Lateral ankle sprains (sprains to the outside of the ankle) are a common occurrence in the active population. Prevalence of ankle sprains is approximately 7 out of 1000 people during a given year, and primarily occurs during sporting activities (45%). Lateral ankle sprains account for 60% of ankle sprains. The lateral ankle is vulnerable during plantar flexion and inversion ‘rolls’ of the ankle (when you roll on the outside of the ankle with the toes pointed down). The primary lateral ankle ligaments are the anterior talofibular ligament (ATFL), the calcaneofibular ligament (CFL), and the posterior talofibular ligament (PTFL). Depending on the severity of the ankle sprain, one or more of the ligaments are affected. A grade I sprain consists of mild pain, minimal bruising/swelling, and typically affects the ATFL. A grade II sprain consists of moderate pain and bruising/swelling, and involves both the ATFL and CFL. A grade III sprain consists of severe pain and bruising/swelling, involves all three ligaments, and commonly involves an ankle fracture too. 71.3% of lateral ankle sprains are considered grade I, followed by 9.5% and 2.9% for grade II and III sprains, respectively.

Grade I sprains initially call for R.I.C.E (rest, ice, compression, elevation), along with early range of motion exercises, and weight bearing on the affected leg. If the patient is forced to limp, the use of an assistive device (such as cane or crutch) can help normalize a gait pattern. The majority of patients with a grade I ankle sprain improve within 2-4 weeks, and can be simply progressed back to normal activities by a skilled physical therapist. Depending on the extent of injury and results of the evaluation from your physical therapist, various treatment strategies may consist of cross-friction mobilization to the affected ligaments and/or muscles or tendons, progressive strengthening exercises, stretching, and functional retraining of the ankle and leg to help prevent future recurrence of injury.

Frequently, there is noted stiffness into dorsiflexion (in weight bearing, dorsiflexion is the ability to bring the knee in front of the ankle, when the foot is planted on the ground (i.e. calf stretch with the knee bent)) in patients with lateral ankle sprains. The patient commonly complains of anterior (front of the ankle) pain when going downstairs, when squatting, and/or during incline walking or running. The reason for this stiffness, which can persist long after an ankle sprain, involves the talocrural (ankle) joint and is secondary to what happens to the ankle joint during a lateral ankle sprain.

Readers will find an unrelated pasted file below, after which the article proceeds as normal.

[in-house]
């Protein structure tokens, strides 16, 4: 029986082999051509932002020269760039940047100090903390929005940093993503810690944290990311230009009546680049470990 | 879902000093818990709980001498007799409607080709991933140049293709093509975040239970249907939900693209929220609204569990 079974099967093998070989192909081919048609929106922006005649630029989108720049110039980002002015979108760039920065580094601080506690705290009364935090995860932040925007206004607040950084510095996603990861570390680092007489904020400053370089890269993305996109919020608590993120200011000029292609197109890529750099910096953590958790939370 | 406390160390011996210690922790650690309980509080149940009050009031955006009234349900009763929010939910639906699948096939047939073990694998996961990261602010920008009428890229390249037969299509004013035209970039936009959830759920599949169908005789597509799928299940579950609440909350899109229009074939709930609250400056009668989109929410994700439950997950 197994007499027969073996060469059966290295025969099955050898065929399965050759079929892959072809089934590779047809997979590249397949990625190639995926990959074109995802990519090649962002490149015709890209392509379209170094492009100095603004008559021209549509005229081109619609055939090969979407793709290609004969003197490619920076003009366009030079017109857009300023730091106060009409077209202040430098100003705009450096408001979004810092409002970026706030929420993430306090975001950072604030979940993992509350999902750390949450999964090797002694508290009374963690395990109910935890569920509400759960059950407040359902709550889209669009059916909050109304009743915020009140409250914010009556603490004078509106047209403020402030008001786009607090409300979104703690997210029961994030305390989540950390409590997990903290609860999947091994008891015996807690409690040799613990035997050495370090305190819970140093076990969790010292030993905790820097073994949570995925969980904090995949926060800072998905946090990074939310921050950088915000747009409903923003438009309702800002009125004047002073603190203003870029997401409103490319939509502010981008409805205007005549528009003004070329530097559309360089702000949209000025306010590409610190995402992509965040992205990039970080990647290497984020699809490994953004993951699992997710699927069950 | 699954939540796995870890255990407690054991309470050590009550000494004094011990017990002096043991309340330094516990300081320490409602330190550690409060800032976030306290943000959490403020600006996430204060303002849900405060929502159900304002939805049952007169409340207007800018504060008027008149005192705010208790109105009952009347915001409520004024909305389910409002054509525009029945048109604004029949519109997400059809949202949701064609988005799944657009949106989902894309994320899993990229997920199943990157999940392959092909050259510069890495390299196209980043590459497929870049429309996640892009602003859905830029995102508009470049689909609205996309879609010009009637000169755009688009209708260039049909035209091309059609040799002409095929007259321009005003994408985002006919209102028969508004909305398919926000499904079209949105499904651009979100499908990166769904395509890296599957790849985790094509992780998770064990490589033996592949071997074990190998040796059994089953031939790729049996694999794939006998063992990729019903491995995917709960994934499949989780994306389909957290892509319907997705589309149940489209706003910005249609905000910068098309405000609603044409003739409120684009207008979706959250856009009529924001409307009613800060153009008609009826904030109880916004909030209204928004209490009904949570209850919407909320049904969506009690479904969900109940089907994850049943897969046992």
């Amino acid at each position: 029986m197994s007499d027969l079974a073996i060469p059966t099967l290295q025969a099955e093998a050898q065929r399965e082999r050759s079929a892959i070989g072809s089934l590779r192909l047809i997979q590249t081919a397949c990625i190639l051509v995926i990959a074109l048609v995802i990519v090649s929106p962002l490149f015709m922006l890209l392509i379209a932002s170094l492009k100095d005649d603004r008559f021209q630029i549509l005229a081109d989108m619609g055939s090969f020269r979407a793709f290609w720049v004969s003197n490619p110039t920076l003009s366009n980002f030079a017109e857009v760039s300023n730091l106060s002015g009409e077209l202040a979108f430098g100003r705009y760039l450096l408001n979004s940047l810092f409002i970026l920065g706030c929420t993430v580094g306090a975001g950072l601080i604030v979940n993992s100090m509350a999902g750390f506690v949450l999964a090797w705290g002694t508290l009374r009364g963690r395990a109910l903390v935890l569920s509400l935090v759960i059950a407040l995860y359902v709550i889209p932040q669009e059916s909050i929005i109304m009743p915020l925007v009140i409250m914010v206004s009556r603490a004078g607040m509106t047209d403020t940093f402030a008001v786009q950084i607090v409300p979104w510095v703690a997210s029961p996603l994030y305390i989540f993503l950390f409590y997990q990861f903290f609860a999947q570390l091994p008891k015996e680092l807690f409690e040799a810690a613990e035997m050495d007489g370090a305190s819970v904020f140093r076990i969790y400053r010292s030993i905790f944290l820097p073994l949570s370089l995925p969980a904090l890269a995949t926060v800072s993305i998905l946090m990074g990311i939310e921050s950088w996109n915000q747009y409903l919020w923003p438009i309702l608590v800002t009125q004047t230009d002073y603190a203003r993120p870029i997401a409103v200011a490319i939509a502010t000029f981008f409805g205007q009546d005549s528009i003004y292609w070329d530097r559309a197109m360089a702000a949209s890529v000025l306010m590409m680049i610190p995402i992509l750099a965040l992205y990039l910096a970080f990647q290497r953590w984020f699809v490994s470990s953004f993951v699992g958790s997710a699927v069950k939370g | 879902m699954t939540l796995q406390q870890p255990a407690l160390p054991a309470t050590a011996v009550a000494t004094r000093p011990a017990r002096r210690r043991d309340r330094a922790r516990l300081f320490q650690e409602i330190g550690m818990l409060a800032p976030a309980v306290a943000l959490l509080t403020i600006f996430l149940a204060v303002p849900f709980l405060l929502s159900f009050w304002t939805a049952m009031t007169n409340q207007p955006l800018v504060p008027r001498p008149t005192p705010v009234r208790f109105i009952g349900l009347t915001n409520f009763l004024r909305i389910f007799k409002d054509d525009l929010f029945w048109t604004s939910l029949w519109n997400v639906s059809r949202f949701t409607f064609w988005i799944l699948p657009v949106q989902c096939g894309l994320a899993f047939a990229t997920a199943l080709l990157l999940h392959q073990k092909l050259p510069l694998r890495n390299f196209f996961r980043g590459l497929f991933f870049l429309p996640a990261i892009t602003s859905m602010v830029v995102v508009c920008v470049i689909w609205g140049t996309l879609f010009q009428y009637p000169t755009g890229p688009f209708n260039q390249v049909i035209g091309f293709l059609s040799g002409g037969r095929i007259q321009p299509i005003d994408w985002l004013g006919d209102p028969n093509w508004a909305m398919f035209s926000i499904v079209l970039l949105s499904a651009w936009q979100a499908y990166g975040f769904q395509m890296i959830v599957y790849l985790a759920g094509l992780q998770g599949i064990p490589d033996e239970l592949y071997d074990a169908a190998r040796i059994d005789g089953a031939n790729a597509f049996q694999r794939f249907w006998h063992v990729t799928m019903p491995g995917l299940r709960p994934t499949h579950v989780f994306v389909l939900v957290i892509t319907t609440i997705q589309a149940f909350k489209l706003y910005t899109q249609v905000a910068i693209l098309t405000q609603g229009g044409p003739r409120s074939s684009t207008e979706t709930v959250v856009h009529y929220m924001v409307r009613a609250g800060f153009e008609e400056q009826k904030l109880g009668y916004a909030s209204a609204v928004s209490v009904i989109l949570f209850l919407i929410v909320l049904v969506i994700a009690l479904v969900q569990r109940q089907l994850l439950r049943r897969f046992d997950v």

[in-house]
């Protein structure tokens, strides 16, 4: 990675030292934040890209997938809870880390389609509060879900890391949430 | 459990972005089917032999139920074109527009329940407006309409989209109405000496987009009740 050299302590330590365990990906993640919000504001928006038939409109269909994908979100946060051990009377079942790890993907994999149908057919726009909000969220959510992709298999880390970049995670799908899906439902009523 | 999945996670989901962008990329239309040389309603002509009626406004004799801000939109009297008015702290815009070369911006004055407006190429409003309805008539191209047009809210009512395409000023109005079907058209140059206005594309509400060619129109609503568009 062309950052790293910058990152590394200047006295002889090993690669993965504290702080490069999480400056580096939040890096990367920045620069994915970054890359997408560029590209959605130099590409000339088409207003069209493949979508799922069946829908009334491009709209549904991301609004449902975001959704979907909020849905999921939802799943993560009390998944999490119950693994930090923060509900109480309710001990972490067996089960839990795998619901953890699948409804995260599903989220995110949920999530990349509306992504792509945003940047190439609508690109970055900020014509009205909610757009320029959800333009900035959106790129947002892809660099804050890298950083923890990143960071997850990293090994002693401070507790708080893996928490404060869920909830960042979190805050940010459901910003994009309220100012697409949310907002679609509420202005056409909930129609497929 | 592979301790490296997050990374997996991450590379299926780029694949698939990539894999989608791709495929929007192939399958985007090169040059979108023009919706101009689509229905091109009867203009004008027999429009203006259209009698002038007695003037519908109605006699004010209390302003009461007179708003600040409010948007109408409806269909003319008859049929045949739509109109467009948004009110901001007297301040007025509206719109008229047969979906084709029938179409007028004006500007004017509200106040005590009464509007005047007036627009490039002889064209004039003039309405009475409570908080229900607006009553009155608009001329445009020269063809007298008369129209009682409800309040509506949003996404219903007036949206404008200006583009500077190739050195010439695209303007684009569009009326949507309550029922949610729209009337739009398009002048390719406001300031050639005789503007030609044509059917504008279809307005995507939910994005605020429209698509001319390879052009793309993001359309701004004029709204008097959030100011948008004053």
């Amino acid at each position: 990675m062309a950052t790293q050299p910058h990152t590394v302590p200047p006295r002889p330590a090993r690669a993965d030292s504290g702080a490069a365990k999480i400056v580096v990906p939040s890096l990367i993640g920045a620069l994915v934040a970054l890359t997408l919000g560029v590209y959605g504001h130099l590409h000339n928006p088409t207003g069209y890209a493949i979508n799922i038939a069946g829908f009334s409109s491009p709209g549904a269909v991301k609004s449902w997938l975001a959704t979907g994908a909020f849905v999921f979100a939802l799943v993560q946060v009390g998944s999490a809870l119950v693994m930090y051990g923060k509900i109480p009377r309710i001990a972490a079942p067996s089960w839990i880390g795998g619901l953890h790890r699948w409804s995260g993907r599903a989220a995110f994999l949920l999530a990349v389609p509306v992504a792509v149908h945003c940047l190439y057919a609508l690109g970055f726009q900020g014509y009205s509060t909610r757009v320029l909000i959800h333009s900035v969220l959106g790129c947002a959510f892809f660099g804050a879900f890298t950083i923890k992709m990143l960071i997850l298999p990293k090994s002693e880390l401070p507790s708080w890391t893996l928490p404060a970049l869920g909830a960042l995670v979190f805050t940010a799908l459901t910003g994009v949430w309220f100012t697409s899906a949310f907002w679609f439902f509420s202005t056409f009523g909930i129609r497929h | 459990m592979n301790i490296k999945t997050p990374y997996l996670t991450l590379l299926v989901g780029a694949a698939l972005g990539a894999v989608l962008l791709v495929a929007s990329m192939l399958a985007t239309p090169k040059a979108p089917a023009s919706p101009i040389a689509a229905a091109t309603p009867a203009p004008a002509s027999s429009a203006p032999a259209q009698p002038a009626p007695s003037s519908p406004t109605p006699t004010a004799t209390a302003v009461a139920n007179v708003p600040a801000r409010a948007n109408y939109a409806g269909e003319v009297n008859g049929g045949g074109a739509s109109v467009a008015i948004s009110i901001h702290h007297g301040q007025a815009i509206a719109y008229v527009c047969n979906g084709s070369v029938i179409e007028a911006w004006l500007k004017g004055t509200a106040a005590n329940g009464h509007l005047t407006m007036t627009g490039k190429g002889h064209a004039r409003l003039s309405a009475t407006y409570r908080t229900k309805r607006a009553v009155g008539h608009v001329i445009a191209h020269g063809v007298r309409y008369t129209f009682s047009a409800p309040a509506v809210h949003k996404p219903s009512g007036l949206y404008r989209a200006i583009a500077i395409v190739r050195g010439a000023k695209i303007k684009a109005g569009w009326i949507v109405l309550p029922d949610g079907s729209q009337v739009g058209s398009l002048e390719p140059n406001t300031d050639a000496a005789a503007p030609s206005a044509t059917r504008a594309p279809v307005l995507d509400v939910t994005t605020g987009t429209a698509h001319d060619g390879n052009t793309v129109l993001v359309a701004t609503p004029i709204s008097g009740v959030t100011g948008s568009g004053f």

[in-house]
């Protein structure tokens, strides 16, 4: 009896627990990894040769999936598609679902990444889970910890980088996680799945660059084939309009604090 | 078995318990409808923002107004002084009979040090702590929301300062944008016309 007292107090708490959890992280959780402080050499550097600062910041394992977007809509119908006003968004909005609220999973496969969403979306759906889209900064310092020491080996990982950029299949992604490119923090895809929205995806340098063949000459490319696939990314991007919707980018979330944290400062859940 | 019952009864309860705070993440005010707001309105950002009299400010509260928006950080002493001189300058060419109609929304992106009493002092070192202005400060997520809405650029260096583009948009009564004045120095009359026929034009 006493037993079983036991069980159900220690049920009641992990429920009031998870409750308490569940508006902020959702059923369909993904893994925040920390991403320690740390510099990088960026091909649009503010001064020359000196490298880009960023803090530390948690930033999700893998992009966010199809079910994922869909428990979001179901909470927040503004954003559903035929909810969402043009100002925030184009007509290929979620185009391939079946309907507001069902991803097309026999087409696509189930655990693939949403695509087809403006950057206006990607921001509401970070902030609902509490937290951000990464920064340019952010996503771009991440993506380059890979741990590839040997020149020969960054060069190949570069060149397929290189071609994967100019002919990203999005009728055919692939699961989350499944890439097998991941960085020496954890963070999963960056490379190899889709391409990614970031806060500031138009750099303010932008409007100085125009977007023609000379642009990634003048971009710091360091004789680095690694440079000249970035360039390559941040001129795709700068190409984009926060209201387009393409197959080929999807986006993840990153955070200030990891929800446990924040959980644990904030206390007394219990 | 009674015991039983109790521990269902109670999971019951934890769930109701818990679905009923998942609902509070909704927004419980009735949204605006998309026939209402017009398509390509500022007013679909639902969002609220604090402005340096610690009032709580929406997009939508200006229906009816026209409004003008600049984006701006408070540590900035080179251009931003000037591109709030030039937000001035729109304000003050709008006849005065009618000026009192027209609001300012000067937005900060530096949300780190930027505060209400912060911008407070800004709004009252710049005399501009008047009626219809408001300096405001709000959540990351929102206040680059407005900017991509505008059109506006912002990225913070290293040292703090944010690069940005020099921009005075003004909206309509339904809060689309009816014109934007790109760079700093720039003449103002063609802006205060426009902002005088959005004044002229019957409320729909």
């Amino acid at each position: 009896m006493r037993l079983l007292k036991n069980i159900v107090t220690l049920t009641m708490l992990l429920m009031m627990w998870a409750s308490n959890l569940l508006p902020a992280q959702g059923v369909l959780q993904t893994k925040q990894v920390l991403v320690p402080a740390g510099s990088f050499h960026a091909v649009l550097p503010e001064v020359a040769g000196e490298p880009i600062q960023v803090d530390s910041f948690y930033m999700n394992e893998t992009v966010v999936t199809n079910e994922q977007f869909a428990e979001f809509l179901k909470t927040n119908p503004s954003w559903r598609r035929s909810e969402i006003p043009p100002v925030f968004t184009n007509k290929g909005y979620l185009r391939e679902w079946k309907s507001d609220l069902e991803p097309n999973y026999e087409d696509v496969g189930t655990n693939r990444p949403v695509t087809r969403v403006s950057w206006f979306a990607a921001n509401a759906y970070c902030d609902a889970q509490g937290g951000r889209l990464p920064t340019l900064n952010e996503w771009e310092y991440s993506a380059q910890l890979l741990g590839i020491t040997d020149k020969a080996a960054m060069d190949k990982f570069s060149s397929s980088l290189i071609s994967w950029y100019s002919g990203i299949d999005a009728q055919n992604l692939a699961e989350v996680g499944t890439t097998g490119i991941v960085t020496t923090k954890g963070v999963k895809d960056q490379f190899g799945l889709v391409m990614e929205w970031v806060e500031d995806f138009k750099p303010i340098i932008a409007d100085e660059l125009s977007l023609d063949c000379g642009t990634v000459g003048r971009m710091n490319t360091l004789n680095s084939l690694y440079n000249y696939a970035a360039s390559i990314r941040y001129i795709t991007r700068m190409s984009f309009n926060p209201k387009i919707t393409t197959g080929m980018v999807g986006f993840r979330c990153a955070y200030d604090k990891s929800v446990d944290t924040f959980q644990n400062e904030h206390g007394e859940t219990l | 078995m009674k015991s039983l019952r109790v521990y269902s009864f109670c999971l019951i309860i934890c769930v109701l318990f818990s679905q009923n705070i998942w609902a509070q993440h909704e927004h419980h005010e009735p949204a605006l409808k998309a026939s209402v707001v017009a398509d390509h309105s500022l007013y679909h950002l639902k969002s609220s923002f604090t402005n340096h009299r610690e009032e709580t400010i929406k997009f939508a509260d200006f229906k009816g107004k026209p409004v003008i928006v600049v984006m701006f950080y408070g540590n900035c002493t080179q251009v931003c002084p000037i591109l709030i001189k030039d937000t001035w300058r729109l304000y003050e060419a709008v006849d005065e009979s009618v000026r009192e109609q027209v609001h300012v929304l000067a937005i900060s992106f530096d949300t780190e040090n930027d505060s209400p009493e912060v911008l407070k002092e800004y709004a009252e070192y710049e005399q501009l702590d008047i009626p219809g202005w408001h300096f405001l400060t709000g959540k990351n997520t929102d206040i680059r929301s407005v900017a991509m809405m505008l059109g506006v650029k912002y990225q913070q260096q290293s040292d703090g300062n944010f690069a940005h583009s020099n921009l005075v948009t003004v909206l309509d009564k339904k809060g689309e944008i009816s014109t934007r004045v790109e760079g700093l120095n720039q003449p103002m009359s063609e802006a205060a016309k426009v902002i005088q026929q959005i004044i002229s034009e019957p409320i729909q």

The talocrural (ankle) joint is a hinge joint that brings the foot up into dorsiflexion and down into plantarflexion (going up on toes). It consists of the distal portion of the lower leg (the end of the tibia and fibula) and its articulation with the talus (the ankle bone). The up and down motion of the ankle goes along with a slight rotation at the talus. As your foot comes up into dorsiflexion, your talus and foot rotates out. As your foot comes down into plantarflexion, your foot rotates in as your talus internally rotates. During dorsiflexion, the front portion of the talus (which, anatomically, is wider anteriorly) comes into contact with the lower leg bones and must fit between those two bones. With lateral ankle sprains, as the ankle is plantarflexed and inverted, the talus can become stiff into the opposing motion of dorsiflexion. Your physical therapist will evaluate the joint mobility of the ankle, and if limited, will look to improve the mobility through mobilization, manipulation, muscle energy, and/or prolonged low-load stretching. It is the author’s opinion that talocrural stiffness into dorsiflexion is commonly found in patients after lateral ankle sprains, and that patients who are appropriate for manipulation respond favorably to manual therapy, including manipulation, geared at improving this range of motion.

At Life’s Work Physical Therapy, every therapist is trained in proper evaluation and treatment of patients with ankle sprains. Our evaluation skills help us to determine what structures have been injured, and what other impairments are involved. Treatment is individually delivered to meet the needs of each patient, with their activity goals in mind to help drive functional retraining of the lower quadrant once the initial injury begins to improve.

If you recently have sustained a lateral ankle sprain, or have not returned back to full function after an ankle sprain, contact Life’s Work Physical Therapy today. We look forward to getting you on the right path towards recovery!